New job and new site!

29 11 2010

On November 1 I started working for the Consumer Electronic Association (CEA) as their Marketing Manager.  It has been an exciting and challenging new position and I couldn’t be more excited about it! I also got married in October, so you can see why the blog postings have been sparse. This will  change soon enough!

I am in the process of setting up LauraOlley.com through FatCow and WordPress. This blog will be transferred there where I hope you will join me in my growth in PR, marketing, HTML and who knows what else. For now, I am trying to justify an iPad…





The Art of Copy and Pasting

6 08 2010

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Did you know that copy/paste is an art? It can save you in times of trouble but, it can also GET you into trouble.

If you work in a big company, especially one that puts on the same show or conference every year, you are no stranger to ctrl + c! Sometimes there are only so many ways to say something, so why re-invent the wheel? Copy/paste can be a saving grace, but you have to be careful. Try these quick tips next time you’re asked to issue a press release on something for a second time, or you’re promoting your annual show that is offering the same benefits it did last year.

1. Don’t JUST copy/paste. Make sure you revise slightly, even if it’s just changing a few words here and there.

2. Don’t copy/paste quotes. I know in PR this might be hard to avoid, especially when talking about a repeat event or issue. What if your position hasn’t changed? What if there isn’t anything new to say? You can always add “Just like last year…” or “we had such great success last year due to …”.

3. Try to copy/paste from different sources. By re-using text from your Web site, other press releases and other speeches, you’re combining information from sources not all audiences have seen. This not only keeps information rotating around, but keeps all audiences in the loop.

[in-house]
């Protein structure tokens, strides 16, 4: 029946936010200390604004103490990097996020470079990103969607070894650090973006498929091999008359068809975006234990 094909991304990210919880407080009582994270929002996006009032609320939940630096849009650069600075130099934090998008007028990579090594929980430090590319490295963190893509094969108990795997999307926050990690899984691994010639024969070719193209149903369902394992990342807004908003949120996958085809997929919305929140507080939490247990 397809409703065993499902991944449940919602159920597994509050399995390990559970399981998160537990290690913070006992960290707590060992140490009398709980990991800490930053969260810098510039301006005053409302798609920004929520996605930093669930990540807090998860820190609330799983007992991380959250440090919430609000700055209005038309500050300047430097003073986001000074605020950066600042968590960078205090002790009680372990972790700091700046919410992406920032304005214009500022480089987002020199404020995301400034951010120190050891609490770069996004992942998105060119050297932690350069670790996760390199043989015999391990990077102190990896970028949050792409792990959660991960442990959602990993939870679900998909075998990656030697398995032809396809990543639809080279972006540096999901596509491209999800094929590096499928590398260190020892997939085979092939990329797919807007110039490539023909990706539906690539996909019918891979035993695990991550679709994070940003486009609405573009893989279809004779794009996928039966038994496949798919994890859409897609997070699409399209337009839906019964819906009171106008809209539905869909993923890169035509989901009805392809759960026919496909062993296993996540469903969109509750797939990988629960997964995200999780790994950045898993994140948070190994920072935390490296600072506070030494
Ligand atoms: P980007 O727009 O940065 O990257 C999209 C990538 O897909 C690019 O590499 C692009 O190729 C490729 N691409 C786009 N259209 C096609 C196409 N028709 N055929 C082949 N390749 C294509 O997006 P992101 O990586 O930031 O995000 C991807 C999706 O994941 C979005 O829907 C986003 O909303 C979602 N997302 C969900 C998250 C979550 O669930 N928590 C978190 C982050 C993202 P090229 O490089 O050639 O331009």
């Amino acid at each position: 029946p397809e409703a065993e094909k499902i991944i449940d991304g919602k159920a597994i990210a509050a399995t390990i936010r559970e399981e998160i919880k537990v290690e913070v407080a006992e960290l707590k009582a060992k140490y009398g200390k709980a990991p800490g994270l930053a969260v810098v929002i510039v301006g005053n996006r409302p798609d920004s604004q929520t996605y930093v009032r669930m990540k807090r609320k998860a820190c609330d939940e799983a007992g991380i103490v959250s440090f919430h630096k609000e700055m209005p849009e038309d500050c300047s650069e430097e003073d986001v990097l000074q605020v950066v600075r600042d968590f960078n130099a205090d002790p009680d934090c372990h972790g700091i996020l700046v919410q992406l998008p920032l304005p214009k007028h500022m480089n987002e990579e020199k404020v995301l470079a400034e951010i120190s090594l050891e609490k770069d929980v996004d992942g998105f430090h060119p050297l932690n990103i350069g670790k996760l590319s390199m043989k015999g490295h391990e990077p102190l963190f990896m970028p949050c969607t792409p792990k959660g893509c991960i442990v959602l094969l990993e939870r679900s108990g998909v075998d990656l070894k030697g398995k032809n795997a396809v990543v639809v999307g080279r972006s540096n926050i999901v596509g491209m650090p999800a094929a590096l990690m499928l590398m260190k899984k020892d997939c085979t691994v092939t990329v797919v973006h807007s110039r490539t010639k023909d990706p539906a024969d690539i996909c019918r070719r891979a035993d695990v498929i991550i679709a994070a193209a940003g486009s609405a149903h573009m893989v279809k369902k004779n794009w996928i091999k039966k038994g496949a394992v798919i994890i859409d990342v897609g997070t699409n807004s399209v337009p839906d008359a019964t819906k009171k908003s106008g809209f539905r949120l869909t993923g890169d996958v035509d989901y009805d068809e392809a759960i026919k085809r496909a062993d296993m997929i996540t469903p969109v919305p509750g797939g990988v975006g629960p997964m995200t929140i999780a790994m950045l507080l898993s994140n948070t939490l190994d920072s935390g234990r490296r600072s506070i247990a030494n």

Remember that simply copying/pasting is NEVER a good idea or even ethical. I’m not condoning it, but there is a way to use it as a starting point. Be careful.





YouTube Fame

2 08 2010

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Last week I did my third YouTube video for my company. This is a great new experience and definitely a challenge, which I love. I’m excited that I’m getting this chance to improve my public speaking and represent my company.

Check out our YouTube channel to see all of my videos and more as they get added! I’m going to be doing live interviews at our upcoming trade show in Orlando and I’m pumped about that. Got to love the iphone4 with direct upload to YouTube!

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Tips for Conference Calls

15 04 2010

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Yesterday I hosted a media conference call for my company. I noticed a few things that I thought were common knowledge, but apparently they aren’t. This was done in press conference style where there are a few speakers and then a Q&A session for the reporters. Simple, right? Wrong.

The next time you are listening in to a conference call or a Webinar or any session where you have speaking capabilities think about these few tips…

1. MUTE your line until you want to speak. I know this sounds obvious, but out of 25 lines on the call yesterday, most people did not do this. The rest of us don’t need to hear your twitter feed updating, you typing or any other sounds from your computer.

It shocked me how many people coughed into the line while the speakers were presenting their main points. This made it difficult for everyone to hear.

2. Speak loudly and clearly. Again, this should be a no-brainer. If you’re too loud, we can turn down the volume on our phones, but if you’re too quiet and we turn up our phone volume, then its disruptive when others speak at a normal tone which is then too loud.

3. Always introduce yourself, each time you speak. When many contributors on the line, we can’t see you, so let us know who you are!